In the meantime an old woman, witha sore leg, was showing her distress to an Indian, and inquiring if hecould administer to her relief; he said he thought he could— and drawing his tomahawk, instantly killed her and all the men almost, that were in the house. Conrad Yolkom only escaped, by being some distance from the house, when the outcries of the women and children alarmed him. He fled to Jackson’s river and alarmed the people, who were unwilling to believe him until the approach of the Indians convinced them. All fled before them; and they pursued on to Carr’s creek, in Rockbridge county, where many families were killed and taken by them.
At Clendenin’s a scene of much cruelty was performed; and a negro woman, who was endeavoring to escape, killed her own child, who was pursuing her crying, lest she might be discovered by its cries. Mrs. Clendenin did not fail to abuse the Indians with terms of reproach, calling them cowards, &c. although the tomahawk was drawn over her head, with threats of instant death, and the scalp of her husband lashed about her jaws.
The prisoners were all taken over to Muddy creek, and a party of Indians retained them there till the return of the others from Carr’s creek, when the whole were taken off together. On the day they started from the foot of Keeney’s Knob, going over the mountain, Mrs. Clendenin gave her infant child to a prisoner woman to carry, as the prisoners were in the centre of the line with the Indians in front and rear, and she escaped into a thicket and concealed herself until they all passed by. The cries the child soon made the Indians inquire for the mother, who was missing; and one of them said he would soon bring the cow to her calf. Taking the child by the heels he beat its brains out against a tree, and throwing it down in the path, all marched over it, till its guts were all trampled out with the horses. She told me she returned that night, in the dark, to her own house, a distance of more than ten miles, and covered her husband’s corpse with rails, which lay in the yard, where he was killed in endeavoring to escape over the fence, with one of his children in his arms; and then she went into a corn-field, where great fear came upon her, and she imagined she saw a man standing by her, within a few steps. [NOTE: that’s the end of that story. Some people are expecting there to be more about the man standing by her… but there’s not.]
The Indians continued the war till 1764, and with much depredation on the frontier inhabitants, making incursions as far as within a few miles of Staunton. An end, however, was put to the war in the fall of that year, by the march of an army under the command of Colonel Bouquet, a British officer, who assembled, with his regular troops, at Fort Pitt, some companies of militia from Augusta county and other places, — which, I believe, either volunteered their services or were such as were ordered on the frontiers to protect the inhabitants during the war.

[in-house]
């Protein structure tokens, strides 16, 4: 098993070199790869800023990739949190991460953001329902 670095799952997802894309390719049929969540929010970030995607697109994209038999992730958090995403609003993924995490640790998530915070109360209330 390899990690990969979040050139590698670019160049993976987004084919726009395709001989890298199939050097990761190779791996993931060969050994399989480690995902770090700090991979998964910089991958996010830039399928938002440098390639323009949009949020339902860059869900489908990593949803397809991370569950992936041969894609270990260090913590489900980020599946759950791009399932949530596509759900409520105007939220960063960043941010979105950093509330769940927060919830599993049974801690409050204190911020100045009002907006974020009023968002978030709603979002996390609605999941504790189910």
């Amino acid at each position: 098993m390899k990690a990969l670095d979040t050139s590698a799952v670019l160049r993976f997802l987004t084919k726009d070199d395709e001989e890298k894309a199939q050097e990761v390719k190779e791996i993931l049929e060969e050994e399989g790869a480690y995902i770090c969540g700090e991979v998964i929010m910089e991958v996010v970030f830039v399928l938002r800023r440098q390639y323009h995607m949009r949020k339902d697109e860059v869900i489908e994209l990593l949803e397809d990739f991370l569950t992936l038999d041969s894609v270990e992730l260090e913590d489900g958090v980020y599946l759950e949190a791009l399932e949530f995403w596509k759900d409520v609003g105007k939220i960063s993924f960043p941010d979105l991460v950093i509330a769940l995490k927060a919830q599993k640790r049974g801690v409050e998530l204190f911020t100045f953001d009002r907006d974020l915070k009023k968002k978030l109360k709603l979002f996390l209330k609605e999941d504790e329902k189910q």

Colonel Bouquet held a treaty with the Indians somewhere near Muskingum, and the Indians delivered up many prisoners, who returned to their friends, and a peace was consolidated, which continued until the year 1774. I do not remember of hearing it alleged by any one, what occasioned the war of 1763, being then very young. But about that time the British government had passed an act to tax the American colonies; but on the remonstrance of the people and the opposition of some of the British politicians, they repealed the law. I have since thought that they were urged to it by private British agency, as it is well known that they were influenced that way to commence the war in 1774.
In the spring of that year, General Lewis represented the county of Botetourt in the Assembly, and his brother, Colonel Charles Lewis, represented the county of Augusta, at Williamsburg, then the capital of our government. During the sitting of the Assembly, in the month of April, or May, government received intelligence of the hostile appearance of the Indians, who had fallen upon the traders in the nation and put them all to death, and were making other arrangements for war.
General Lewis and his brother Charles sent an express immediately to the frontier settlements of their respective counties, request ing them to put themselves in a posture of defence. They had, each of them, the command of the militia in their counties, at that time; and I was ordered by General Lewis, to send out some scouts to watch the warrior path beyond the settlements lately made in Greenbrier, which had recommenced in 1769. ‘We were few in number, and in no condition to oppose an attack from any considerable force.